Thursday, April 14, 2022

Opera and Theatre Etiquette

Still another little blunder illustrated here is the program on the edge of the box. If this program fluttered to the stage during the performance it would spoil the presentation, and would be unkind and inconsiderate toward the players.



Do not make the mistake of retaining an impression of the picture shown here as the correct way for men and women to appear in the theatre or opera box. Several blunders are illustrated.

There is the matter of dress, for instance. Three people in the party are in full evening dress; the man using the opera glasses is in his business suit. And the same man is still further illustrating his lack of good taste by studying the people in the audience through his glasses.

Assuming that the four people have come to the theatre together, they are incorrectly seated. The two seats in front should be occupied by the women, while the men should be seated where the women now are. No well-bred man ever sits with his back to a woman in his party, nor does he sit with his legs conspicuously crossed and his hands in his pockets as does the man in our picture above.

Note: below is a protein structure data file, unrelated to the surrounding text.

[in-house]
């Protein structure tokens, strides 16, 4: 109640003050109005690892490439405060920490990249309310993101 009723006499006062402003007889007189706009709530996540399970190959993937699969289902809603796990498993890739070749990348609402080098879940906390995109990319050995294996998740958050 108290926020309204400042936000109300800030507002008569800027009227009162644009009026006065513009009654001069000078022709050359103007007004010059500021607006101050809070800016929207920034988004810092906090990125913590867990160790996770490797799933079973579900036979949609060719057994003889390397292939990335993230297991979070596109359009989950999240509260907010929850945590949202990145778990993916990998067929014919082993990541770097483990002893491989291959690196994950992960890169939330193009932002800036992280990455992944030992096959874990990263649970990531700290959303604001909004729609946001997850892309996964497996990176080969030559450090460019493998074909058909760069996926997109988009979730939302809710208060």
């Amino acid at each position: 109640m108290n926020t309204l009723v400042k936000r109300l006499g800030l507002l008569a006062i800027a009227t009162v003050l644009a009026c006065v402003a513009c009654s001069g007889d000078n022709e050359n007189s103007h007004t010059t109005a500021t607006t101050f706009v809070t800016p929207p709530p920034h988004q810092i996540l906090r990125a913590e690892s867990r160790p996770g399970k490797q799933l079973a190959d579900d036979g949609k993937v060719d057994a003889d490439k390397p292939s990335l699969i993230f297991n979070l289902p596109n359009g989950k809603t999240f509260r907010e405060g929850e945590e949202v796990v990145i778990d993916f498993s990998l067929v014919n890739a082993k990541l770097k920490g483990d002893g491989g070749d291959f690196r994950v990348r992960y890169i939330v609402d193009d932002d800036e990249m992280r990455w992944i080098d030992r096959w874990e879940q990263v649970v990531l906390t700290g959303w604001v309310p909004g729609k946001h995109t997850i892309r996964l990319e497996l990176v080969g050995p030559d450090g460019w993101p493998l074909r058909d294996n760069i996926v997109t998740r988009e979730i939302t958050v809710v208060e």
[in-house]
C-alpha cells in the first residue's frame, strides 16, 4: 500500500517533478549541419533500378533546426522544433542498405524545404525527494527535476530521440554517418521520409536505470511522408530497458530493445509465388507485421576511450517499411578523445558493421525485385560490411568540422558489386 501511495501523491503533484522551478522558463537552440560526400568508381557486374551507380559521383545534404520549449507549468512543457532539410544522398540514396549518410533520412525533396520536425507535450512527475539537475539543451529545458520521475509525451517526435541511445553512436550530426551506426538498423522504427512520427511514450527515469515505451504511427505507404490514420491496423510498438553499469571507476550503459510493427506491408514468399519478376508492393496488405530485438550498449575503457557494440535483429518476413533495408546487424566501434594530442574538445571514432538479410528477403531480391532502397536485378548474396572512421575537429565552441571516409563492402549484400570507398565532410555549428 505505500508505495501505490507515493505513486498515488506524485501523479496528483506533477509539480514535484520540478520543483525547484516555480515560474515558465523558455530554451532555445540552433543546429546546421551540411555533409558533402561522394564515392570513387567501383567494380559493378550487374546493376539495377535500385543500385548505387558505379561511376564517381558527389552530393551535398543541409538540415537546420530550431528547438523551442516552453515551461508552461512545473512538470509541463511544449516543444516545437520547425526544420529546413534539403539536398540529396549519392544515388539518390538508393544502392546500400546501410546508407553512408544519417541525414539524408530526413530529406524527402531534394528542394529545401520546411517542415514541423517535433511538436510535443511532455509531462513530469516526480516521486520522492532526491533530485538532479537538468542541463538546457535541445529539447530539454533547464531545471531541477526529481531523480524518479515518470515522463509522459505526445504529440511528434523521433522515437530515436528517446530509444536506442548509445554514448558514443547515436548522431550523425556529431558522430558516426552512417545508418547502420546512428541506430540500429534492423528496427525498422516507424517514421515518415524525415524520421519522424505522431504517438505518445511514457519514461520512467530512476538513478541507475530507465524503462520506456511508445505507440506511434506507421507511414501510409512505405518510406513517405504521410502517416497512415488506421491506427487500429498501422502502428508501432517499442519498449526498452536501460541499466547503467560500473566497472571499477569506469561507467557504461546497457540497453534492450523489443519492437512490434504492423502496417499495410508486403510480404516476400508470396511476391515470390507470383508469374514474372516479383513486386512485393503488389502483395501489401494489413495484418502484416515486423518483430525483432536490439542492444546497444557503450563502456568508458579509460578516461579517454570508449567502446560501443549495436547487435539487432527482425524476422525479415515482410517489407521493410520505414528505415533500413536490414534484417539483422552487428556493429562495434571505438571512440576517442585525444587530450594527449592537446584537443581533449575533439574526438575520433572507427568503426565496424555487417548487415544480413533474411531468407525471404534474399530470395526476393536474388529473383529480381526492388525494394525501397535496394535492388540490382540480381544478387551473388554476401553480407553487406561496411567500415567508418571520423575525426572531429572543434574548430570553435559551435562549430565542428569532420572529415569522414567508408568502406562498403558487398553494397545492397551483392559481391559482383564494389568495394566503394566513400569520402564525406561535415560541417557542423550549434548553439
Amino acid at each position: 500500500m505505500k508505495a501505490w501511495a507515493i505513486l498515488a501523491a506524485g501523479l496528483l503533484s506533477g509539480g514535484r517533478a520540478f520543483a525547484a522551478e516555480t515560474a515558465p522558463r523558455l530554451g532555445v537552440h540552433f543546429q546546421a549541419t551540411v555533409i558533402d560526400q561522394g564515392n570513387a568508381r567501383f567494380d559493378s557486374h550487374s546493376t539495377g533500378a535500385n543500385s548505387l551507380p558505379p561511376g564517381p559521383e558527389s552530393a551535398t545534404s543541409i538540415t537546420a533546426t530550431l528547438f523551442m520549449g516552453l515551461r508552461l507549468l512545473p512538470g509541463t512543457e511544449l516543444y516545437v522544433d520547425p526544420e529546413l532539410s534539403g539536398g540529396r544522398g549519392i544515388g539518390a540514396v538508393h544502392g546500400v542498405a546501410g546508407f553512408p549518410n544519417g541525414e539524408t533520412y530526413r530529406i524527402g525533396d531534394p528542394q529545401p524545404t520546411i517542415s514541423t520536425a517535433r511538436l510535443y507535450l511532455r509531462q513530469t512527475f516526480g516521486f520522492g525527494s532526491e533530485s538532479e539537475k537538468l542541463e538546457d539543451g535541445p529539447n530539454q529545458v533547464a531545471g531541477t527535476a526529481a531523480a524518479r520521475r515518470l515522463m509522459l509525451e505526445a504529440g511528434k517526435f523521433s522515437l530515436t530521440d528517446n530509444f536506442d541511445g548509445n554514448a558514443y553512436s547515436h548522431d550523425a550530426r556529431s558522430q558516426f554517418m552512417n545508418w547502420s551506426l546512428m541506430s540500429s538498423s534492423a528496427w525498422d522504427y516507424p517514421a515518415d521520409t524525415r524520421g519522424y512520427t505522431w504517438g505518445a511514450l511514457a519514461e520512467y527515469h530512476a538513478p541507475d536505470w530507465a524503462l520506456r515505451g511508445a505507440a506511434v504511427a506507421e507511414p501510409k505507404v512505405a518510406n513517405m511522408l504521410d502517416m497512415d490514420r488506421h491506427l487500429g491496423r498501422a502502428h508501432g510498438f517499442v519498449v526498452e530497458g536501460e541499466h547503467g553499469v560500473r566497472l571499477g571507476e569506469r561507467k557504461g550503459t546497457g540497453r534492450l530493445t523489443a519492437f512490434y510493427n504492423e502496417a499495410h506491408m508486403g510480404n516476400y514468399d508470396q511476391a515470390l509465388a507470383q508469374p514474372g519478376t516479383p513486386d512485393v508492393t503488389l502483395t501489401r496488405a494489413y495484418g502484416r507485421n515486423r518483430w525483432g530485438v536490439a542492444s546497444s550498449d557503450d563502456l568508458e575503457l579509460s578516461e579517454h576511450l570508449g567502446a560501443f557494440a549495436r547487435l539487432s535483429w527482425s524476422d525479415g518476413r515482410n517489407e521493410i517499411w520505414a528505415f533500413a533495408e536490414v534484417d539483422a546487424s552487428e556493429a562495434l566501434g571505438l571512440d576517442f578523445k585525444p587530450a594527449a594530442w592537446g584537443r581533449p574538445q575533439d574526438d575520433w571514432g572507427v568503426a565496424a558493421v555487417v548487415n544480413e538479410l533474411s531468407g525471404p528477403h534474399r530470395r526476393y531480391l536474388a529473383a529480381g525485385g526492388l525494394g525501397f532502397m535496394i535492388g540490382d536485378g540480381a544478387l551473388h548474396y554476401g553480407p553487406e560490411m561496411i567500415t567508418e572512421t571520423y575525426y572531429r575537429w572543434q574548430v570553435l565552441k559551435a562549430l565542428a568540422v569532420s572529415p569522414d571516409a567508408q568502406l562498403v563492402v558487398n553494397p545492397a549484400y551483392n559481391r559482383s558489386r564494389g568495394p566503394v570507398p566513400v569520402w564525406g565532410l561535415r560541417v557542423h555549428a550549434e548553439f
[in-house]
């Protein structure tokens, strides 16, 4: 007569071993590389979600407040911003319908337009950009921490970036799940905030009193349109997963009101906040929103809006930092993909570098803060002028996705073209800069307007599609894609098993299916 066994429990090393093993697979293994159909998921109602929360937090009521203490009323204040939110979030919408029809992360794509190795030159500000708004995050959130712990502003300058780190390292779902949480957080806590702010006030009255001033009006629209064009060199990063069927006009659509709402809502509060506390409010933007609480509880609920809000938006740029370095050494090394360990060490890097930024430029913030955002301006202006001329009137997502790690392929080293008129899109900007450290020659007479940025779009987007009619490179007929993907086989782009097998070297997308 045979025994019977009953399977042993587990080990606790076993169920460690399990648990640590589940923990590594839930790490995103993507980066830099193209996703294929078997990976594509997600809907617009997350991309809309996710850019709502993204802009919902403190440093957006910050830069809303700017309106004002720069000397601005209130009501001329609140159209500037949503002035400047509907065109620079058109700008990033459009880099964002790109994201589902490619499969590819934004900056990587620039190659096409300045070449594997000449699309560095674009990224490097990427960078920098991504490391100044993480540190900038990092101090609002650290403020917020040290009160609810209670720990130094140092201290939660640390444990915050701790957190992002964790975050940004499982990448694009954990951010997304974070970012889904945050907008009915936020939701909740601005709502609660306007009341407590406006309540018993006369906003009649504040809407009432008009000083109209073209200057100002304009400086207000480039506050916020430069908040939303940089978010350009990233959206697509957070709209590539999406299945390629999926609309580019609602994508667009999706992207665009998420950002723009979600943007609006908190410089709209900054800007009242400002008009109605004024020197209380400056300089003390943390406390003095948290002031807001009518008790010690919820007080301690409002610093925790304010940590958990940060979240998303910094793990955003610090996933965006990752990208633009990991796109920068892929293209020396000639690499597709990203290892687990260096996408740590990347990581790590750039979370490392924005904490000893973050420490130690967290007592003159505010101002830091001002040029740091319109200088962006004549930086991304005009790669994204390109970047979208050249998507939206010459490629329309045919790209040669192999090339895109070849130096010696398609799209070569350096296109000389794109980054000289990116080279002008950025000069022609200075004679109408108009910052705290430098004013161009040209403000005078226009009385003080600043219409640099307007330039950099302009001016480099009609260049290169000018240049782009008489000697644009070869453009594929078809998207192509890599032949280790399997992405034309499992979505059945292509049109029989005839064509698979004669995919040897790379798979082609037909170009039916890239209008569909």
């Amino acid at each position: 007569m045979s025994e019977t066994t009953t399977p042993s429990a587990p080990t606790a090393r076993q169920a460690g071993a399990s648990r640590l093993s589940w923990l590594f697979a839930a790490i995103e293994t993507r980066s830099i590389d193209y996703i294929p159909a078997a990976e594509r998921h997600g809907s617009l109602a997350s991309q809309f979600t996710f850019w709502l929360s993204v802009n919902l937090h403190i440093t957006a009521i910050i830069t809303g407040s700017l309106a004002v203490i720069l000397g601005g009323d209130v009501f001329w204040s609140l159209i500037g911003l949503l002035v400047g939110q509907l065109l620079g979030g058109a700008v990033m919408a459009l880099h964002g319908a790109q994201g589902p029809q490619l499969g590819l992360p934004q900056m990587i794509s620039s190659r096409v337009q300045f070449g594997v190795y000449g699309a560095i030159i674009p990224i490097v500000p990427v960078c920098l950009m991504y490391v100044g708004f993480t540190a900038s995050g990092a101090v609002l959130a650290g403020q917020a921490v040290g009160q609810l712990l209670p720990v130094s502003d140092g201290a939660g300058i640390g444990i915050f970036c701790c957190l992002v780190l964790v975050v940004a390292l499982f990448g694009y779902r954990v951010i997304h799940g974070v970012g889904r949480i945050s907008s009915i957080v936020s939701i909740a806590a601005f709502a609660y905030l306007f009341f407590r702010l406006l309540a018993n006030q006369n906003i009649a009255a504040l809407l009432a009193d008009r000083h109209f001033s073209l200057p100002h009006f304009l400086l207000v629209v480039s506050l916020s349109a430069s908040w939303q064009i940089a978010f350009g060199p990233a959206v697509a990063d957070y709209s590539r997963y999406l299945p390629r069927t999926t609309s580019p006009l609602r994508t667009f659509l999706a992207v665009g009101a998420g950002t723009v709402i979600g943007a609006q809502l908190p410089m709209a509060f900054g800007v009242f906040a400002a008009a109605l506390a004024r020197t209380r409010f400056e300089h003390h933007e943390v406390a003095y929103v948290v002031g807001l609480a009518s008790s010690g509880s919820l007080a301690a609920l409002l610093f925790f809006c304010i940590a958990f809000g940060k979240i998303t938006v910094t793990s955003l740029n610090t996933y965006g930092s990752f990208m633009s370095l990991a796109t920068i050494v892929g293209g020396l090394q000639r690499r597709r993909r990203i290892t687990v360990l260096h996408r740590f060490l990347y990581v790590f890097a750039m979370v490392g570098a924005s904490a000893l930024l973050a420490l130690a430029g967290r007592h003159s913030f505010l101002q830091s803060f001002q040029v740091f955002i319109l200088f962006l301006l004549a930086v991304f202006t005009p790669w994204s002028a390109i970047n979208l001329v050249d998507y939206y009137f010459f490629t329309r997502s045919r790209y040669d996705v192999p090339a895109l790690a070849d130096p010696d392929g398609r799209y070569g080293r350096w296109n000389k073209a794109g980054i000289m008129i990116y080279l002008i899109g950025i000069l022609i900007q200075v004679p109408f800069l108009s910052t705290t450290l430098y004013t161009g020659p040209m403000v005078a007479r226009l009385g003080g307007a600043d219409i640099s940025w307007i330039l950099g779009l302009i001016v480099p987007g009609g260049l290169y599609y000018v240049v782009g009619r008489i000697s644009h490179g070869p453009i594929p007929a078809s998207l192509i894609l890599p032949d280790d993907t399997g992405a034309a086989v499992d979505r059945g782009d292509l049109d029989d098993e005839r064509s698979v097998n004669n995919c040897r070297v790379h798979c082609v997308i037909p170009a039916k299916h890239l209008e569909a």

Still another little blunder illustrated here is the program on the edge of the box. If this program fluttered to the stage during the performance it would spoil the presentation, and would be unkind and inconsiderate toward the players. If it fell directly on the audience below, it would annoy someone and disturb the people around. The correct place for the program is in one's lap. 
— From Lillian Eichler’s “Etiquette Problems in Pictures,” 1922



🍽Etiquette Enthusiast, Maura J. Graber, is the Site Editor for the Etiquipedia© Etiquette Encyclopedia







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